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In the early 1900s, the world also experienced upheaval: World War I and its aftermath, the Spanish flu pandemic, the Bolshevik and Russian revolutions, and the Easter Uprising in Ireland. A witness to those atrocities was the Irish poet, William Butler Yeats, in response to which he composed “Second Coming”(1919).

Yeats’s imagination limped before the wanton destruction of life as he knew it and could not conceive of a pre-war world in which life would continue. The nub of what remained in his psyche was the Second Coming of the Anti-Christ as depicted in the Book of Revelation, called the rough beast in his poem.

Other chilling metaphors shadow our present upheaval and afford critical insight into its darkness. The falcon’s ever widening gyre speaks to breakaways from established values: untrammeled freedom is all that matters. The blood-dimmed tide describes the wholesale slaughter of combatants locked in conflict: no matter the aftermath of deals struck by superpowers.

Yeats views such lawlessness as the antecedent for The Second Coming—An epiphany of sickening depth: a Sphinx-like creature, its gaze blank and pitiless as the sun, moves its slow thighs across the desert, certain of its destination: Bethlehem.

Until now, the beast has not arrived, but our world seems ripe for it. Things fall apart; the center cannot hold—says Yeats of his world. The same holds true for ours. Mushiness countermands foundations, changes yes to no at dizzying rates, lets slide the obvious. It’s too costly to stand for anything. Of more comfort is mindlessness.

A stark scenario, to be sure, only countered by prayer and meditation. Aside from spin-doctors’ manipulations, there is a Power still at work in creation: within our very hearts, always a safe refuge in the storm.

“Oh! No way are we gonna let you go,” said Cayce, the nurse practitioner, again come to evaluate my continued participation in hospice, a requirement by Medicare. “Even though there’s been no change in the measurement of your upper arm,” she added. She had already noted the new symptoms of my lung disease and taken my vital signs—all normal.

“Can we talk about my hands?” I asked as I showed them to her. “More crippling in my fingers since your last visit. Do you know if this symptom is worsening my Interstitial Lung Disease, since it’s associated with it?”

“That, I don’t know, Liz, but I’ll find out and get back to you.”

Cat Scans taken of my lungs during my last six hospital admissions indicated its slow progress, but since I’m receiving hospice, now in my tenth month, Medicare denies payment for such tests.

Cheerfulness softened her eyes as she admired the arrangement of white tulips on the dining room table. “So lovely!” she said, her words somewhat muffled by her protective mask. “I always love seeing them when I come here.” Three days old, each tulip had bowed its petalled cup in a concentric circle as if paying homage to Creator God. Their transient beauty reminded me of my own mortality, with its daily dying.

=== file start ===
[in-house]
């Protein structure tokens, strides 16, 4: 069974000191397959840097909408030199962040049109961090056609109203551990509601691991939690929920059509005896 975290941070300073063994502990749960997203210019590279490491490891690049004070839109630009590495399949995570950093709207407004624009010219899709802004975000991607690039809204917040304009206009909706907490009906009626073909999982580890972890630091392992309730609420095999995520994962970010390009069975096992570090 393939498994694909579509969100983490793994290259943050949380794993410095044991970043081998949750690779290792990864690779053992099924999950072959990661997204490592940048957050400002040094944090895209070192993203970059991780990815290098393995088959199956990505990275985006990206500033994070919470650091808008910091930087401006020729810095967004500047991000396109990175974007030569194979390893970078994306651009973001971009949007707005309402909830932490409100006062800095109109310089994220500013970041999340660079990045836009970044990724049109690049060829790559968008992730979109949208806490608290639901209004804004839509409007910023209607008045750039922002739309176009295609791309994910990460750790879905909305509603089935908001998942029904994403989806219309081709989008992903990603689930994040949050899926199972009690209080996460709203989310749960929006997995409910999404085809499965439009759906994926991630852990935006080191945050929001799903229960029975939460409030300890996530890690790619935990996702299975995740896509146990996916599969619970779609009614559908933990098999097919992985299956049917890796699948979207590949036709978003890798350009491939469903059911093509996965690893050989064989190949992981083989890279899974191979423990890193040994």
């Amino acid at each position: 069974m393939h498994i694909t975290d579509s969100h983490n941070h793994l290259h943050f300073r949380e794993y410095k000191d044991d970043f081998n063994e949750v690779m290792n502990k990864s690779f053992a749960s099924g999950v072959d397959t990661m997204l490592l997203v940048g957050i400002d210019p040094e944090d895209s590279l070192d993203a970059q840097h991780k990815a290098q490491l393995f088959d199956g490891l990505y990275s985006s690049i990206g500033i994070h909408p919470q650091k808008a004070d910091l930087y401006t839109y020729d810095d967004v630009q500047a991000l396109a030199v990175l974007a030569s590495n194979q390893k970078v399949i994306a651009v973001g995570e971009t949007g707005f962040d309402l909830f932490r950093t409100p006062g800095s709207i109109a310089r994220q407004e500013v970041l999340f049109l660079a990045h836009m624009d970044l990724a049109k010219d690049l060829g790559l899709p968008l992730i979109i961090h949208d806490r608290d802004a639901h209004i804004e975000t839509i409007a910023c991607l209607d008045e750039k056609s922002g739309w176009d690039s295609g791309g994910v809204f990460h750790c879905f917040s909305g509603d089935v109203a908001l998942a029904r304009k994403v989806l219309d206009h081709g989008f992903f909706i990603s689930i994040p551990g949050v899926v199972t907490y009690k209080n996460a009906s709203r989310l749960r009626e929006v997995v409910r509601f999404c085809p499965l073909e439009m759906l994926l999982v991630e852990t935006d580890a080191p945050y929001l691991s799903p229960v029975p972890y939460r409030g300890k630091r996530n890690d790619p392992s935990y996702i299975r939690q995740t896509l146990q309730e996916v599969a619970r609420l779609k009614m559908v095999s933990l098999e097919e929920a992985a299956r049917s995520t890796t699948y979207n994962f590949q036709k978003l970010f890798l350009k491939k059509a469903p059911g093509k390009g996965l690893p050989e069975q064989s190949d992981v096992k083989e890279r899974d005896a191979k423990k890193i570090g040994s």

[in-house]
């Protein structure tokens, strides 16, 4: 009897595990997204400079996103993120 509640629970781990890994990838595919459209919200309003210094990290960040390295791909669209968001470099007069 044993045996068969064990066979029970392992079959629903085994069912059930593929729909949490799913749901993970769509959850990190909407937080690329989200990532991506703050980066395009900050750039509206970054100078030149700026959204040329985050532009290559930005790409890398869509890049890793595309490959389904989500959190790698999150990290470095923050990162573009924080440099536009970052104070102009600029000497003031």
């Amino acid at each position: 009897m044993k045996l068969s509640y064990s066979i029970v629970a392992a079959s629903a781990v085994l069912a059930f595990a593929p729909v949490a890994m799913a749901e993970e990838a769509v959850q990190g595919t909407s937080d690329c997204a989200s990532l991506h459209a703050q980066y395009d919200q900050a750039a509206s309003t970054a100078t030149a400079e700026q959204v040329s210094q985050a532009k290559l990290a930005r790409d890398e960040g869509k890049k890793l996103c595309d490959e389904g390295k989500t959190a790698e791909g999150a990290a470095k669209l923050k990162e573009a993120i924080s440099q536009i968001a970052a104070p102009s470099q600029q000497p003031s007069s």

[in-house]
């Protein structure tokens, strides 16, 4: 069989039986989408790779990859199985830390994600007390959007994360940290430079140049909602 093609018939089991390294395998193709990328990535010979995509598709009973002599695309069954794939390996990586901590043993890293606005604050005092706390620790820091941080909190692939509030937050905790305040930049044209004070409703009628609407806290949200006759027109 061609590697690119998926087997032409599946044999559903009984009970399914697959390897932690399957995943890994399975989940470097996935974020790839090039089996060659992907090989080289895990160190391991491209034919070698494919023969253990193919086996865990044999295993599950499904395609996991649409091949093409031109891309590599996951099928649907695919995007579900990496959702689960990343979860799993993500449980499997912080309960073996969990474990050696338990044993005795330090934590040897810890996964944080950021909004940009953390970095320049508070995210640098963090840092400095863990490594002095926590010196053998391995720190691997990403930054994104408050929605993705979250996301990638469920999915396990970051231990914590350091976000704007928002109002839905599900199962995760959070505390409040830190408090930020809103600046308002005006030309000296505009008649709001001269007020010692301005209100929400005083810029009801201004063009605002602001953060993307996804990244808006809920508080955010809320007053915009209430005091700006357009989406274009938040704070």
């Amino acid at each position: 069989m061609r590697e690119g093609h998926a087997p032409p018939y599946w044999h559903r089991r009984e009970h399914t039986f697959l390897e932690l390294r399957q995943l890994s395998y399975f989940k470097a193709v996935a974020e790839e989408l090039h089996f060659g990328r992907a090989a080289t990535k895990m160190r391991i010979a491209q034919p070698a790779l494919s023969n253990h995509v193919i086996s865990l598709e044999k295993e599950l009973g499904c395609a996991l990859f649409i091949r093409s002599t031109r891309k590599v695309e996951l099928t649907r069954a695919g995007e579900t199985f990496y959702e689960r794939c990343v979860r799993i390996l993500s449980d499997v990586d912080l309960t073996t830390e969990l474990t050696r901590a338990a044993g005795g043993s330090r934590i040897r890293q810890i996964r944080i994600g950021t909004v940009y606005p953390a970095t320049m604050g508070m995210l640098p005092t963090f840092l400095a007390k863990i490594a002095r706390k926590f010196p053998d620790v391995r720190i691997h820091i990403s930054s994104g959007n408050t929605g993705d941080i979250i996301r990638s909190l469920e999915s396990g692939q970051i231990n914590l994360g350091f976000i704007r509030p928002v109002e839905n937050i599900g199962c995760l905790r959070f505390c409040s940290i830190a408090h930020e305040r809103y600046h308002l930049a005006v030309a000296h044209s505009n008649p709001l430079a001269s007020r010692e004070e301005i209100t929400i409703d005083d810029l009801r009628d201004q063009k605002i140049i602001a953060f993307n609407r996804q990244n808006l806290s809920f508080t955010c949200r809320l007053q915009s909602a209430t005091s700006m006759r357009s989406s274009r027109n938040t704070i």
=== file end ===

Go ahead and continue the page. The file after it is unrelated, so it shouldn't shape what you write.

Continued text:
As Cayce zipped shut her case and prepared to leave, she said, “And great that you continue your exercises, especially the deep breathing ones. They’re keeping you going—No matter that you’re slowing down. This is working out.”

Her encouragement was balm to my soul and a reminder to let go of the outcome, another opportunity for accepting life on life’s terms as practiced in CPA. I’ve much to learn…



Fluff! was my initial reaction to the opening chapters of Helen Simonson’s comedy of manners, The Summer Before the War (2016). It is 1914, set in the coastal village of Rye, East Sussex, England.

Slowly unfolds a view of waning Edwardian society, with its opulent mores defining attitudes and behaviors of its residents. Comic touches abound, exposing their eccentricities and gossip and prejudices. Detailed descriptions of feathered hats and gowns, the annual Hops Festival, the Fete Parade, the society funeral for the only son of the Earl North, trench warfare, the grimy feel of railway stations, and so much more, afford texture of place. Like other comedies of errors, dialogue is precise, stilted, disguised, but at times compelling.

Only when the voices of matron Agatha Kent and the village’s new Latin teacher, Beatrice Nash, lay bare the gamey shenanigans around them was I compelled to read on; and of the later voices of the servant Abigail and the gypsies, as well. And I’m glad I did. Also affording context to this novel is the suffragette movement, the changing role of women in society, and homosexuality. I grew to care for Agatha and Beatrice, both venturing into vital experiences that deepen their sense of woman and quicken the worlds of others.

What follows is the rude interruption of the village’s predictable world with the onset of the Great War—Their summer of balmy channel breezes was not supposed to be like this.

I pray that this is not the summer before the war. Given rains that freshen greening leaves and lawns, I hope such waterings will l dampen fires of global discord and enhance critical changes confronting us—with God’s help. No one needs another war…



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